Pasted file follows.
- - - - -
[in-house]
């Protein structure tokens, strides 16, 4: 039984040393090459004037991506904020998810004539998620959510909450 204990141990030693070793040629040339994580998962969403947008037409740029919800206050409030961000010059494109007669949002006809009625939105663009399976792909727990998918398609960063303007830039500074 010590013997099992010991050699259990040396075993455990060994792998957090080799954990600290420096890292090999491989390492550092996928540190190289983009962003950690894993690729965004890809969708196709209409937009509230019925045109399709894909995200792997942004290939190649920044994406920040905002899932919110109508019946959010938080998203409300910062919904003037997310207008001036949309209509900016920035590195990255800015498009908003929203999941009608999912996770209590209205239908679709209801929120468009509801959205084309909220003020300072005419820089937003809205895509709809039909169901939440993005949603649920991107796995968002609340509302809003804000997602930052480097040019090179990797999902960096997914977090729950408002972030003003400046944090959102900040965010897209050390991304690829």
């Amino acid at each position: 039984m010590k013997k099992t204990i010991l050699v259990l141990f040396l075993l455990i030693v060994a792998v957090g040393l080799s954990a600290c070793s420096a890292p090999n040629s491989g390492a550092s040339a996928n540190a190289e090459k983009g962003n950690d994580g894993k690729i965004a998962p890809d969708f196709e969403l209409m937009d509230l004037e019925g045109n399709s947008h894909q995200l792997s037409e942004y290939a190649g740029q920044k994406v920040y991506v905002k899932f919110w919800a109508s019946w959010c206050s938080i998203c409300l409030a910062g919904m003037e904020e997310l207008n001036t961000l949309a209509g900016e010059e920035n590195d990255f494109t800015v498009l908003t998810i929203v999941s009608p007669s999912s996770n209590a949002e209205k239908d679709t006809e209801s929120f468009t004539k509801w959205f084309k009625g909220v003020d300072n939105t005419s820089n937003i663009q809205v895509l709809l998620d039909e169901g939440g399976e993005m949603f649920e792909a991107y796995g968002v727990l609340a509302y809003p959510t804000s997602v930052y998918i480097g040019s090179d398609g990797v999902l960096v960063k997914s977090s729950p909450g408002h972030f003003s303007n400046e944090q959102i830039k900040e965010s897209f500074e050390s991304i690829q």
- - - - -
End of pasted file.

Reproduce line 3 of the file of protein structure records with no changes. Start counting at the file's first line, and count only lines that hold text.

């Amino acid at each position: 039984m010590k013997k099992t204990i010991l050699v259990l141990f040396l075993l455990i030693v060994a792998v957090g040393l080799s954990a600290c070793s420096a890292p090999n040629s491989g390492a550092s040339a996928n540190a190289e090459k983009g962003n950690d994580g894993k690729i965004a998962p890809d969708f196709e969403l209409m937009d509230l004037e019925g045109n399709s947008h894909q995200l792997s037409e942004y290939a190649g740029q920044k994406v920040y991506v905002k899932f919110w919800a109508s019946w959010c206050s938080i998203c409300l409030a910062g919904m003037e904020e997310l207008n001036t961000l949309a209509g900016e010059e920035n590195d990255f494109t800015v498009l908003t998810i929203v999941s009608p007669s999912s996770n209590a949002e209205k239908d679709t006809e209801s929120f468009t004539k509801w959205f084309k009625g909220v003020d300072n939105t005419s820089n937003i663009q809205v895509l709809l998620d039909e169901g939440g399976e993005m949603f649920e792909a991107y796995g968002v727990l609340a509302y809003p959510t804000s997602v930052y998918i480097g040019s090179d398609g990797v999902l960096v960063k997914s977090s729950p909450g408002h972030f003003s303007n400046e944090q959102i830039k900040e965010s897209f500074e050390s991304i690829q």